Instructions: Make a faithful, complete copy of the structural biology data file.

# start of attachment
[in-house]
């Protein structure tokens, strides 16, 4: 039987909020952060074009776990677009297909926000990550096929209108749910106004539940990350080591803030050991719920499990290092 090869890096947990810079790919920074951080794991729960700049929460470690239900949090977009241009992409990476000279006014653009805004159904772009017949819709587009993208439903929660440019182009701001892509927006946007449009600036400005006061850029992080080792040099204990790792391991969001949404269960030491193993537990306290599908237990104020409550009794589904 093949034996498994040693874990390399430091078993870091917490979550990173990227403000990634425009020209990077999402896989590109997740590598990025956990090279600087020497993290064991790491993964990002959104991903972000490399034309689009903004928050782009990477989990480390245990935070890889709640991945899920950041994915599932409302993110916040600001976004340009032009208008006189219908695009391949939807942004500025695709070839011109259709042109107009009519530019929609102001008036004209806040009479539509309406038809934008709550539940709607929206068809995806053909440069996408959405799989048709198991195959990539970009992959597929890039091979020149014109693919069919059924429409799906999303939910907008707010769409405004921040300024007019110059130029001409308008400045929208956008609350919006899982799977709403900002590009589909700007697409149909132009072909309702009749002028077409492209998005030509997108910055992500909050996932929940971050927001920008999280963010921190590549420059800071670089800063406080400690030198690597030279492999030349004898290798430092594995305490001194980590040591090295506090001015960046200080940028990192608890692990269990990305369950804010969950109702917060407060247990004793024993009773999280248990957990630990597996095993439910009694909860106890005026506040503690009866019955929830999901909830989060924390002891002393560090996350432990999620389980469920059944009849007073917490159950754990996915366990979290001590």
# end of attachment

[in-house]
């Protein structure tokens, strides 16, 4: 039987909020952060074009776990677009297909926000990550096929209108749910106004539940990350080591803030050991719920499990290092 090869890096947990810079790919920074951080794991729960700049929460470690239900949090977009241009992409990476000279006014653009805004159904772009017949819709587009993208439903929660440019182009701001892509927006946007449009600036400005006061850029992080080792040099204990790792391991969001949404269960030491193993537990306290599908237990104020409550009794589904 093949034996498994040693874990390399430091078993870091917490979550990173990227403000990634425009020209990077999402896989590109997740590598990025956990090279600087020497993290064991790491993964990002959104991903972000490399034309689009903004928050782009990477989990480390245990935070890889709640991945899920950041994915599932409302993110916040600001976004340009032009208008006189219908695009391949939807942004500025695709070839011109259709042109107009009519530019929609102001008036004209806040009479539509309406038809934008709550539940709607929206068809995806053909440069996408959405799989048709198991195959990539970009992959597929890039091979020149014109693919069919059924429409799906999303939910907008707010769409405004921040300024007019110059130029001409308008400045929208956008609350919006899982799977709403900002590009589909700007697409149909132009072909309702009749002028077409492209998005030509997108910055992500909050996932929940971050927001920008999280963010921190590549420059800071670089800063406080400690030198690597030279492999030349004898290798430092594995305490001194980590040591090295506090001015960046200080940028990192608890692990269990990305369950804010969950109702917060407060247990004793024993009773999280248990957990630990597996095993439910009694909860106890005026506040503690009866019955929830999901909830989060924390002891002393560090996350432990999620389980469920059944009849007073917490159950754990996915366990979290001590």